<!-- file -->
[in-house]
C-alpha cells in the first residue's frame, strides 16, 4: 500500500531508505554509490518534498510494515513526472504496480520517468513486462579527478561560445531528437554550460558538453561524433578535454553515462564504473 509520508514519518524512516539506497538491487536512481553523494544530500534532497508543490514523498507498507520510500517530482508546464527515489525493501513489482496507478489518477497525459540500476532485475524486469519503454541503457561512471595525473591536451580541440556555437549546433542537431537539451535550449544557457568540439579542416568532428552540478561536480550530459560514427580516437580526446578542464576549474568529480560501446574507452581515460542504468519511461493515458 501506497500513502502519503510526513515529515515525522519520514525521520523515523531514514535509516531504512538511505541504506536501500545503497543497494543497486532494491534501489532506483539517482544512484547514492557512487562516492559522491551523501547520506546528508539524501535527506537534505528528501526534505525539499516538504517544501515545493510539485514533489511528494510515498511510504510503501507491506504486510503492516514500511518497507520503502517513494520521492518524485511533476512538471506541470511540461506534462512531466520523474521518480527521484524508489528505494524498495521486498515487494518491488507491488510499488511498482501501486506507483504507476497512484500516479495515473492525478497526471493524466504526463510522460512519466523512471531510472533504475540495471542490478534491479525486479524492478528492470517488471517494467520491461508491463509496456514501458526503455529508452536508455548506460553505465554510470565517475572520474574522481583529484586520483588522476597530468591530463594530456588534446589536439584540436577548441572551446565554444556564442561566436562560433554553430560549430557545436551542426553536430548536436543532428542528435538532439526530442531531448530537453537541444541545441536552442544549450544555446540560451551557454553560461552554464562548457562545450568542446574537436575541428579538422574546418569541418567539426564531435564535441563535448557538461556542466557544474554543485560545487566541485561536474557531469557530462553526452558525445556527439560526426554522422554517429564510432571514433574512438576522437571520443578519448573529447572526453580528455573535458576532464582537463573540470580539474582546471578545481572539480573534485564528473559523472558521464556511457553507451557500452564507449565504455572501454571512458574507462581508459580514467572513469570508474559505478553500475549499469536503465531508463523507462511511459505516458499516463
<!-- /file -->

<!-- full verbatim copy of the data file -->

[in-house]
C-alpha cells in the first residue's frame, strides 16, 4: 500500500531508505554509490518534498510494515513526472504496480520517468513486462579527478561560445531528437554550460558538453561524433578535454553515462564504473 509520508514519518524512516539506497538491487536512481553523494544530500534532497508543490514523498507498507520510500517530482508546464527515489525493501513489482496507478489518477497525459540500476532485475524486469519503454541503457561512471595525473591536451580541440556555437549546433542537431537539451535550449544557457568540439579542416568532428552540478561536480550530459560514427580516437580526446578542464576549474568529480560501446574507452581515460542504468519511461493515458 501506497500513502502519503510526513515529515515525522519520514525521520523515523531514514535509516531504512538511505541504506536501500545503497543497494543497486532494491534501489532506483539517482544512484547514492557512487562516492559522491551523501547520506546528508539524501535527506537534505528528501526534505525539499516538504517544501515545493510539485514533489511528494510515498511510504510503501507491506504486510503492516514500511518497507520503502517513494520521492518524485511533476512538471506541470511540461506534462512531466520523474521518480527521484524508489528505494524498495521486498515487494518491488507491488510499488511498482501501486506507483504507476497512484500516479495515473492525478497526471493524466504526463510522460512519466523512471531510472533504475540495471542490478534491479525486479524492478528492470517488471517494467520491461508491463509496456514501458526503455529508452536508455548506460553505465554510470565517475572520474574522481583529484586520483588522476597530468591530463594530456588534446589536439584540436577548441572551446565554444556564442561566436562560433554553430560549430557545436551542426553536430548536436543532428542528435538532439526530442531531448530537453537541444541545441536552442544549450544555446540560451551557454553560461552554464562548457562545450568542446574537436575541428579538422574546418569541418567539426564531435564535441563535448557538461556542466557544474554543485560545487566541485561536474557531469557530462553526452558525445556527439560526426554522422554517429564510432571514433574512438576522437571520443578519448573529447572526453580528455573535458576532464582537463573540470580539474582546471578545481572539480573534485564528473559523472558521464556511457553507451557500452564507449565504455572501454571512458574507462581508459580514467572513469570508474559505478553500475549499469536503465531508463523507462511511459505516458499516463